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gut Archives

Host-microbe interactions in the gut

Aug. 13, 2019—Vanderbilt investigators demonstrated that intestinal cells promote beneficial microbe behavior — the findings support developing microbiota-based therapies for intestinal health.

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Adhesion protein optimizes border

Feb. 14, 2019—Matthew Tyska and colleagues have found that an adhesion protein plays a key role in building the intestinal brush border that is essential for absorbing nutrients.

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How microvilli form

Sep. 13, 2018—A protein called IRTKS helps build the microvilli that form the border of cells in the intestines, explaining why the protein is a frequent target of gut pathogens.

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Novel insights on “leaky” gut

Jul. 19, 2018—A protein involved in binding cells together helps maintain the integrity of the intestinal mucosa and plays a protective role in ulcerative colitis.

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Lineage tracing in the gut

Nov. 30, 2017—Vanderbilt investigators have developed an algorithm to classify cell types from experimental data, making it possible to understand how organs develop.

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Gut response to fluid flow

Oct. 26, 2017—Vanderbilt researchers have discovered that microvilli – finger-like projections from cells in the intestine – respond to the shear stress of fluid flow to drive a cellular pathway that regulates nutrient balance.

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Study links lifestyle factors to formation of high-risk polyps

Dec. 8, 2016—Lifestyle factors like cigarette smoking and red meat consumption are known to be associated with an increased risk of colon polyps that can lead to colorectal cancer.

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A DARPP role in gastric cancer

Nov. 3, 2016—Vanderbilt researchers have discovered a link between Helicobacter pylori infection, inflammation and gastric cancer that could suggest new anti-cancer therapies.

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Study identifies potential colon cancer biomarker

Feb. 11, 2016—A protein that suppresses a key cancer pathway in the colon may be a potential biomarker for colitis-associated tumors, researchers at Vanderbilt University Medical Center reported last month in the journal Gut.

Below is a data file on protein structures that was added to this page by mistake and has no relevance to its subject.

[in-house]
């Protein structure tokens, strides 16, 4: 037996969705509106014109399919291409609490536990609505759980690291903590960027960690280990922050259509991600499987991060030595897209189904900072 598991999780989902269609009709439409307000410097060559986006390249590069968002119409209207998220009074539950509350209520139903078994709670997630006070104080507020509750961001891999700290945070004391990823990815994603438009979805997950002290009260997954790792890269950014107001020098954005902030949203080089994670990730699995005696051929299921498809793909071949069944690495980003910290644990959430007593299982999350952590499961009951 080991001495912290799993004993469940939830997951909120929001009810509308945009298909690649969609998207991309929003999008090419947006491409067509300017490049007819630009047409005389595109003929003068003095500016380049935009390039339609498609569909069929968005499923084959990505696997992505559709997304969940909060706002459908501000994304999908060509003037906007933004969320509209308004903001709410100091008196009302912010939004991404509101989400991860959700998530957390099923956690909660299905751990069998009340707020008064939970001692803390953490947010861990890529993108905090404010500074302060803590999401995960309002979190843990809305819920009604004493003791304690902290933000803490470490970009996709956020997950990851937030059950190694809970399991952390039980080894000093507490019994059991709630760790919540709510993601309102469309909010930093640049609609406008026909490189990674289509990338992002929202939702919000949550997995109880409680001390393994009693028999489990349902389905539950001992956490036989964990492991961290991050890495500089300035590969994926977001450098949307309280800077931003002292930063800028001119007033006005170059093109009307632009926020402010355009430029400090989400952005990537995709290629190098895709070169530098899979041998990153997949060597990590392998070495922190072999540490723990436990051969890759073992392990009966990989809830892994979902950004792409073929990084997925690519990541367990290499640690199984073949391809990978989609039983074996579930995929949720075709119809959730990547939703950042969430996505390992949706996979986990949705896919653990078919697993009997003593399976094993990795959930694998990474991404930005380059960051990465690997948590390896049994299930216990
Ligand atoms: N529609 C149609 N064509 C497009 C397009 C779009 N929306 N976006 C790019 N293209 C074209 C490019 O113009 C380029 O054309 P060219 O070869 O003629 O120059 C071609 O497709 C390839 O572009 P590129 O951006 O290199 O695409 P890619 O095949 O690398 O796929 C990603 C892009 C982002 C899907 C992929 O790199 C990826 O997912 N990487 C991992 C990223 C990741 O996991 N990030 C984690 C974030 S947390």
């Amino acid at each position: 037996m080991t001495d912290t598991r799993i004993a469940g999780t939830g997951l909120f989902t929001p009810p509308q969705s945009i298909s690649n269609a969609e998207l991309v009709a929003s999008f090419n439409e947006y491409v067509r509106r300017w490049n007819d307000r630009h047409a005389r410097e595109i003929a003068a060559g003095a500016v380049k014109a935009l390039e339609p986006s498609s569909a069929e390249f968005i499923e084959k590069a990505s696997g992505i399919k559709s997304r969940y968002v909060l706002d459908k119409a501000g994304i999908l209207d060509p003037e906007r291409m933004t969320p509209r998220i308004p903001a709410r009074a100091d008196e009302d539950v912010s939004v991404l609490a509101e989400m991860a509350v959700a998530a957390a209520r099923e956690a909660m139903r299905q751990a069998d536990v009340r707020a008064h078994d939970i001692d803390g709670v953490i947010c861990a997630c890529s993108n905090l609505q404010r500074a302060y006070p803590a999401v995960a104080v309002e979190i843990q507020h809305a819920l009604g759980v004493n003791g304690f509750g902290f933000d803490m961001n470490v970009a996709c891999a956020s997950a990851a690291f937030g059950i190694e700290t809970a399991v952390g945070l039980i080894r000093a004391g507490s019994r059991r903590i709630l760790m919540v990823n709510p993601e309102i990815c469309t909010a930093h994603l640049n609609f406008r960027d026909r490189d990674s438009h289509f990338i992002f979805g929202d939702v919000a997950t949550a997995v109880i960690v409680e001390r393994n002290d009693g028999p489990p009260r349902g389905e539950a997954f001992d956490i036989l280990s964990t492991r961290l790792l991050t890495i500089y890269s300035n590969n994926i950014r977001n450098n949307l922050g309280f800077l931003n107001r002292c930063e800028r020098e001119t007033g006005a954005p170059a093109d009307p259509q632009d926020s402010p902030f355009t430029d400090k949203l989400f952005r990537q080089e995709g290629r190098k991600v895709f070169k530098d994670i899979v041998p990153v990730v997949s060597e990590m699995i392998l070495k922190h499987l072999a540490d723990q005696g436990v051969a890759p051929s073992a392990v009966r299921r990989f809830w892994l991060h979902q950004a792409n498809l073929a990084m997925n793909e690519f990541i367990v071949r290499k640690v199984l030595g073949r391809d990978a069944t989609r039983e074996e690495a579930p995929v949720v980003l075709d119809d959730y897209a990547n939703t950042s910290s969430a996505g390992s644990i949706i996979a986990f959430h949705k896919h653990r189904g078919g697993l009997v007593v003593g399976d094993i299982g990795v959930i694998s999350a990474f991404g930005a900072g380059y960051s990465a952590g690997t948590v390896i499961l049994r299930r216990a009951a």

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Study sheds light on human gut’s ‘pacemaker’ cells

Jul. 30, 2015—The gut has its own built-in pacemakers, populations of specialized cells that control smooth muscle contraction in the stomach, small intestine and colon.

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Nutrient-absorbing surface’s assembly revealed: study

Apr. 17, 2014—Vanderbilt University researchers have discovered how intestinal cells build the "brush border" -- a specialized surface structure that is critical for absorbing nutrients and defending against pathogens.

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Defusing ‘C. diff’ infection

Nov. 8, 2013—Clostridium difficile (“C. diff”) infection is a leading cause of hospital-associated diarrhea, and the frequency and severity of infections are on the rise. D. Borden Lacy, Ph.D., associate professor of Pathology, Microbiology and Immunology, and colleagues recently demonstrated that the C. difficile toxin, TcdB, induces rapid cell death of human colon cell lines and pig colonic...

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Recent Stories from VUMC News and Communications Publications

Keeping pace: Nashville, once a mid-size city with a Southern small-town feel, is experiencing explosive growth.

Vanderbilt Medicine

Keeping pace: Nashville, once a mid-size city with a Southern small-town feel, is experiencing explosive growth.

VUMC campus

VUMC campus

Vanderbilt University School of Medicine entrance

Vanderbilt University School of Medicine entrance

Vanderbilt University Adult Hospital with helipad

Vanderbilt University Adult Hospital with helipad

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